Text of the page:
Calvi, Rossella, and Federico Mantovanelli. “Long-Term Effects of Access to Health Care”. Boston College Working Papers in Economics 883, 2015.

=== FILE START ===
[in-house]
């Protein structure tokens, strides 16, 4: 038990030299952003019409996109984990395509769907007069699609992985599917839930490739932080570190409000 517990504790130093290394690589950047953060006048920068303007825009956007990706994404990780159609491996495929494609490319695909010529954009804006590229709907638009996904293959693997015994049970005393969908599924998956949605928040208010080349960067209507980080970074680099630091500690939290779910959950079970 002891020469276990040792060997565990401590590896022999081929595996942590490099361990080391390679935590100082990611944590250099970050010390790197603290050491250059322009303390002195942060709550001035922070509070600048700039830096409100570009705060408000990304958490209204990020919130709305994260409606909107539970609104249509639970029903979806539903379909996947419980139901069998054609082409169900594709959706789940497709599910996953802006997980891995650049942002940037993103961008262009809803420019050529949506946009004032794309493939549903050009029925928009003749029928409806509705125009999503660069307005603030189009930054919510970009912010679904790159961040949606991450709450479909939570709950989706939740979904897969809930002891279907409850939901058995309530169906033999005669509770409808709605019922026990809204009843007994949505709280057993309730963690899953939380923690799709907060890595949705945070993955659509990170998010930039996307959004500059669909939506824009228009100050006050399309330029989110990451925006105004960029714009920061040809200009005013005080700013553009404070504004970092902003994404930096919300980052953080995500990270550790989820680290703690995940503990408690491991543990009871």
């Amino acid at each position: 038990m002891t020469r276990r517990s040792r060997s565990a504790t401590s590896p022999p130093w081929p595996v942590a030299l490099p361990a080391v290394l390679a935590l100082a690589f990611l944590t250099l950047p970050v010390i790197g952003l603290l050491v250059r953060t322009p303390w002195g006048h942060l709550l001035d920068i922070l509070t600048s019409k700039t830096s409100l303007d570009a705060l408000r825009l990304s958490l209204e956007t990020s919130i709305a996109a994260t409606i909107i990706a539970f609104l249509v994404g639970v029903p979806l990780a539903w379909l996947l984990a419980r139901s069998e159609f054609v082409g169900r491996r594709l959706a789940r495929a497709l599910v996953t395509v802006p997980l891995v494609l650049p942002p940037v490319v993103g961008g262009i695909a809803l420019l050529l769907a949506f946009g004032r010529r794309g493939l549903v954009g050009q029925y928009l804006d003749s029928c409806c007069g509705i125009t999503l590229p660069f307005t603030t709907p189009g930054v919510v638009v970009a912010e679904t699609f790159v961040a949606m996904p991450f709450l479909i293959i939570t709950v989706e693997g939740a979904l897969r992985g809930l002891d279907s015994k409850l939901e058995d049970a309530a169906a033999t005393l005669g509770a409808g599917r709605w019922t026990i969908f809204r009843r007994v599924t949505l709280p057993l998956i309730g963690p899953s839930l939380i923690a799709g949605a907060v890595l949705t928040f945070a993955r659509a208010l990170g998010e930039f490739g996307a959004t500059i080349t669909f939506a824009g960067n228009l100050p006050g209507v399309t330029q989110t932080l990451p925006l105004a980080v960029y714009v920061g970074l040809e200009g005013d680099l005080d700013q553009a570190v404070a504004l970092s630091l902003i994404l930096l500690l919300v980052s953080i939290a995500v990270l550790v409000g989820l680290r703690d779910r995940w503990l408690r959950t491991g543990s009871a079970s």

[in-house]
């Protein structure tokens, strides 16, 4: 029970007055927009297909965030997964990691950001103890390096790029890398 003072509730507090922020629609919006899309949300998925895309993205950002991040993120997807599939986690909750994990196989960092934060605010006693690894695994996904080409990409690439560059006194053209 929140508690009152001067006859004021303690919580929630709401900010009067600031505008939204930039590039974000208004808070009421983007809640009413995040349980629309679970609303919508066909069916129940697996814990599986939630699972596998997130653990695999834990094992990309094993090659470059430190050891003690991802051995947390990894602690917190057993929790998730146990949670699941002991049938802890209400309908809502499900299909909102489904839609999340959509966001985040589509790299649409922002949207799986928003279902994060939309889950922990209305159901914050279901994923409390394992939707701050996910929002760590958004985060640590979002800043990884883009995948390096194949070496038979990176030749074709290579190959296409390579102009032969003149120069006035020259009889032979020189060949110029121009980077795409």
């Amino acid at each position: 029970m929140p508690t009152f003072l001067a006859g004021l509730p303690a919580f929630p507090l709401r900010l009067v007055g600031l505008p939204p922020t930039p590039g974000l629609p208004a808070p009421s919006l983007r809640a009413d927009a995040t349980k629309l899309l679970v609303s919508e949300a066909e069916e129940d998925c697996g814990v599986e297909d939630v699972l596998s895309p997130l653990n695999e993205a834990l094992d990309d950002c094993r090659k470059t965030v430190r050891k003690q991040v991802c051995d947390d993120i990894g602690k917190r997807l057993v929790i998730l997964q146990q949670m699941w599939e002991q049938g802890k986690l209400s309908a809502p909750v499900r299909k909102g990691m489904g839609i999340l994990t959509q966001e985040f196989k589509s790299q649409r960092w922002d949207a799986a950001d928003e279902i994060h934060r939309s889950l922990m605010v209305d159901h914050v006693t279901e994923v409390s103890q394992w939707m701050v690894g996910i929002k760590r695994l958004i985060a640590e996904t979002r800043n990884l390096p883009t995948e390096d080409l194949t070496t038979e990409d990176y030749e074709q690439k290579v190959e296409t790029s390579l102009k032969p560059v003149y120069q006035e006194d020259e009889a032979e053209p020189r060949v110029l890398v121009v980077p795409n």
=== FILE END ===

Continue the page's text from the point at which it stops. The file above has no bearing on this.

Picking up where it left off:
We study the long-term effect of access to health care on individuals' health status by investigating the relationship between the proximity to a Protestant medical mission in colonial India and current health outcomes. We use individuals' anthropometric indicators to measure health status and geocoding tools to calculate the distance between the location of individuals today and Protestant health facilities founded in the nineteenth century. We exploit variation in activities of missionary societies and use an instrumental variable approach to show that proximity to a Protestant medical mission has a causal effect on individuals' health status. We find that a 50 percent reduction in the distance from a historical medical facility increases current individuals' body mass index by 0.4. We investigate some potential transmission channels and we find that the long-run effect of access to health care is not driven by persistence of infrastructure, but by improvements in individuals' health potential and changes in hygiene and health habits.